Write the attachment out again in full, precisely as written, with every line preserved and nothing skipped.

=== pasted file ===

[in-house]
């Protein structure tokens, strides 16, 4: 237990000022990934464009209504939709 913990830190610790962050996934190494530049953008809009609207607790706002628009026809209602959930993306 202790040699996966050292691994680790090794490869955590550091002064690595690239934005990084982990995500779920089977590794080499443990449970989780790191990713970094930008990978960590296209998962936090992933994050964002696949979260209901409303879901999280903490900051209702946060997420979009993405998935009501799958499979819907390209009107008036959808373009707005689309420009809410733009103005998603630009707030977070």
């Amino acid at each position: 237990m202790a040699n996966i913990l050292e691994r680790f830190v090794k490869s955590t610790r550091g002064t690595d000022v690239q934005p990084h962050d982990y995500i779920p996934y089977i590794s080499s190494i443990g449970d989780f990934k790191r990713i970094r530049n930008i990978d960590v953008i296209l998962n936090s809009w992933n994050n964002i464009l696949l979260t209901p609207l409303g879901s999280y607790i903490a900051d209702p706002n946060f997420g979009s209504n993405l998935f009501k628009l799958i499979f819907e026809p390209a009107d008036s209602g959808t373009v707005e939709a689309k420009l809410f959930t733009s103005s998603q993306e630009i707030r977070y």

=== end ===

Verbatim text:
[in-house]
């Protein structure tokens, strides 16, 4: 237990000022990934464009209504939709 913990830190610790962050996934190494530049953008809009609207607790706002628009026809209602959930993306 202790040699996966050292691994680790090794490869955590550091002064690595690239934005990084982990995500779920089977590794080499443990449970989780790191990713970094930008990978960590296209998962936090992933994050964002696949979260209901409303879901999280903490900051209702946060997420979009993405998935009501799958499979819907390209009107008036959808373009707005689309420009809410733009103005998603630009707030977070």
């Amino acid at each position: 237990m202790a040699n996966i913990l050292e691994r680790f830190v090794k490869s955590t610790r550091g002064t690595d000022v690239q934005p990084h962050d982990y995500i779920p996934y089977i590794s080499s190494i443990g449970d989780f990934k790191r990713i970094r530049n930008i990978d960590v953008i296209l998962n936090s809009w992933n994050n964002i464009l696949l979260t209901p609207l409303g879901s999280y607790i903490a900051d209702p706002n946060f997420g979009s209504n993405l998935f009501k628009l799958i499979f819907e026809p390209a009107d008036s209602g959808t373009v707005e939709a689309k420009l809410f959930t733009s103005s998603q993306e630009i707030r977070y």